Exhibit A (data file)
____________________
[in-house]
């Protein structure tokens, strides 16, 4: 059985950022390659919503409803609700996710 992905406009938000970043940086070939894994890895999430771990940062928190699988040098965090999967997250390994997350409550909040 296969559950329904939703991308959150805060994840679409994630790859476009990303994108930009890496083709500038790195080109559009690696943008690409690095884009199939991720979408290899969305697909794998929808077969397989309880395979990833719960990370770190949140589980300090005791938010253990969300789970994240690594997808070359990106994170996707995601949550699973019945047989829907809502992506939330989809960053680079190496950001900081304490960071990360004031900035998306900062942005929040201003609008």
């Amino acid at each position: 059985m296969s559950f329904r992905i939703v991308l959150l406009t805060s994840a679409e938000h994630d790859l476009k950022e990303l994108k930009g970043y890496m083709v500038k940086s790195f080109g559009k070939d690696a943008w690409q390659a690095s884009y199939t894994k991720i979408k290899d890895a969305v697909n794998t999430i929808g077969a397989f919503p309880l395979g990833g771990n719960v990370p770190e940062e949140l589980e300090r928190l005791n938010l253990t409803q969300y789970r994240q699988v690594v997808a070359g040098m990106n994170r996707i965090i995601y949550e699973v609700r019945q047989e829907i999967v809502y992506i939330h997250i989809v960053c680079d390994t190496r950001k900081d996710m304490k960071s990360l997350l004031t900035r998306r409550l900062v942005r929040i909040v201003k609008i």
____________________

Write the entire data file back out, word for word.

[in-house]
């Protein structure tokens, strides 16, 4: 059985950022390659919503409803609700996710 992905406009938000970043940086070939894994890895999430771990940062928190699988040098965090999967997250390994997350409550909040 296969559950329904939703991308959150805060994840679409994630790859476009990303994108930009890496083709500038790195080109559009690696943008690409690095884009199939991720979408290899969305697909794998929808077969397989309880395979990833719960990370770190949140589980300090005791938010253990969300789970994240690594997808070359990106994170996707995601949550699973019945047989829907809502992506939330989809960053680079190496950001900081304490960071990360004031900035998306900062942005929040201003609008």
């Amino acid at each position: 059985m296969s559950f329904r992905i939703v991308l959150l406009t805060s994840a679409e938000h994630d790859l476009k950022e990303l994108k930009g970043y890496m083709v500038k940086s790195f080109g559009k070939d690696a943008w690409q390659a690095s884009y199939t894994k991720i979408k290899d890895a969305v697909n794998t999430i929808g077969a397989f919503p309880l395979g990833g771990n719960v990370p770190e940062e949140l589980e300090r928190l005791n938010l253990t409803q969300y789970r994240q699988v690594v997808a070359g040098m990106n994170r996707i965090i995601y949550e699973v609700r019945q047989e829907i999967v809502y992506i939330h997250i989809v960053c680079d390994t190496r950001k900081d996710m304490k960071s990360l997350l004031t900035r998306r409550l900062v942005r929040i909040v201003k609008i």